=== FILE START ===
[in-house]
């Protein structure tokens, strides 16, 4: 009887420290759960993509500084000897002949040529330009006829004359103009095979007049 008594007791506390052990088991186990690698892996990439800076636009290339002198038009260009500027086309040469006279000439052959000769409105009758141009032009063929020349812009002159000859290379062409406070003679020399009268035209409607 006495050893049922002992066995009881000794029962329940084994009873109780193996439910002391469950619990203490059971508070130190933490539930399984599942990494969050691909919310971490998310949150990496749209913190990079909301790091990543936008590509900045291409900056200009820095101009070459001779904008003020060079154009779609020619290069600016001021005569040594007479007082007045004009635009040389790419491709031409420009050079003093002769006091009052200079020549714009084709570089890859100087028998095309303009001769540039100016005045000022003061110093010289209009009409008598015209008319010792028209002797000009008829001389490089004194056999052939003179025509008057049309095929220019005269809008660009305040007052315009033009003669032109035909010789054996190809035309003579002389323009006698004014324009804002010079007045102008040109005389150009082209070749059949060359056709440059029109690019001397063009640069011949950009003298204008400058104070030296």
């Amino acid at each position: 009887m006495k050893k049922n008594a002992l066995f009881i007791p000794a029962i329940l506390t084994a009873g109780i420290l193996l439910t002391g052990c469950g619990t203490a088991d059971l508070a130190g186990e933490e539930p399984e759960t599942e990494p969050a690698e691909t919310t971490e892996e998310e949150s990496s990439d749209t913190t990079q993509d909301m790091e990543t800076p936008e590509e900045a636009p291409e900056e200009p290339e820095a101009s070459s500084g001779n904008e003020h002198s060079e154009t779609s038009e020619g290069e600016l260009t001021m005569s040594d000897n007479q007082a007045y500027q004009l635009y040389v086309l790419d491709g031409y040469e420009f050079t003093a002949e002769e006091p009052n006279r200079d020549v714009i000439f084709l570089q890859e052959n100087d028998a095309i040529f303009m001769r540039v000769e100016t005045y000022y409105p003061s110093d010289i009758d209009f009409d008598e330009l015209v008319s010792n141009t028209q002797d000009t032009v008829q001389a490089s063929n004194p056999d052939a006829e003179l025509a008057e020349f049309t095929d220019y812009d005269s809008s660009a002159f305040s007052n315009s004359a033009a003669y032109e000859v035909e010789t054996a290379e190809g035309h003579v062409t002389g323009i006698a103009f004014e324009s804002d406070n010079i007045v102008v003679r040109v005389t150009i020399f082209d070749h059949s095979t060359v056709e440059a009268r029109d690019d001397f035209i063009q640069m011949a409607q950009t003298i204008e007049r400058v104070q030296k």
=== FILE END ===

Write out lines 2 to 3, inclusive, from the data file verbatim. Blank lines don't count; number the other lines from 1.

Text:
């Protein structure tokens, strides 16, 4: 009887420290759960993509500084000897002949040529330009006829004359103009095979007049 008594007791506390052990088991186990690698892996990439800076636009290339002198038009260009500027086309040469006279000439052959000769409105009758141009032009063929020349812009002159000859290379062409406070003679020399009268035209409607 006495050893049922002992066995009881000794029962329940084994009873109780193996439910002391469950619990203490059971508070130190933490539930399984599942990494969050691909919310971490998310949150990496749209913190990079909301790091990543936008590509900045291409900056200009820095101009070459001779904008003020060079154009779609020619290069600016001021005569040594007479007082007045004009635009040389790419491709031409420009050079003093002769006091009052200079020549714009084709570089890859100087028998095309303009001769540039100016005045000022003061110093010289209009009409008598015209008319010792028209002797000009008829001389490089004194056999052939003179025509008057049309095929220019005269809008660009305040007052315009033009003669032109035909010789054996190809035309003579002389323009006698004014324009804002010079007045102008040109005389150009082209070749059949060359056709440059029109690019001397063009640069011949950009003298204008400058104070030296």
């Amino acid at each position: 009887m006495k050893k049922n008594a002992l066995f009881i007791p000794a029962i329940l506390t084994a009873g109780i420290l193996l439910t002391g052990c469950g619990t203490a088991d059971l508070a130190g186990e933490e539930p399984e759960t599942e990494p969050a690698e691909t919310t971490e892996e998310e949150s990496s990439d749209t913190t990079q993509d909301m790091e990543t800076p936008e590509e900045a636009p291409e900056e200009p290339e820095a101009s070459s500084g001779n904008e003020h002198s060079e154009t779609s038009e020619g290069e600016l260009t001021m005569s040594d000897n007479q007082a007045y500027q004009l635009y040389v086309l790419d491709g031409y040469e420009f050079t003093a002949e002769e006091p009052n006279r200079d020549v714009i000439f084709l570089q890859e052959n100087d028998a095309i040529f303009m001769r540039v000769e100016t005045y000022y409105p003061s110093d010289i009758d209009f009409d008598e330009l015209v008319s010792n141009t028209q002797d000009t032009v008829q001389a490089s063929n004194p056999d052939a006829e003179l025509a008057e020349f049309t095929d220019y812009d005269s809008s660009a002159f305040s007052n315009s004359a033009a003669y032109e000859v035909e010789t054996a290379e190809g035309h003579v062409t002389g323009i006698a103009f004014e324009s804002d406070n010079i007045v102008v003679r040109v005389t150009i020399f082209d070749h059949s095979t060359v056709e440059a009268r029109d690019d001397f035209i063009q640069m011949a409607q950009t003298i204008e007049r400058v104070q030296k």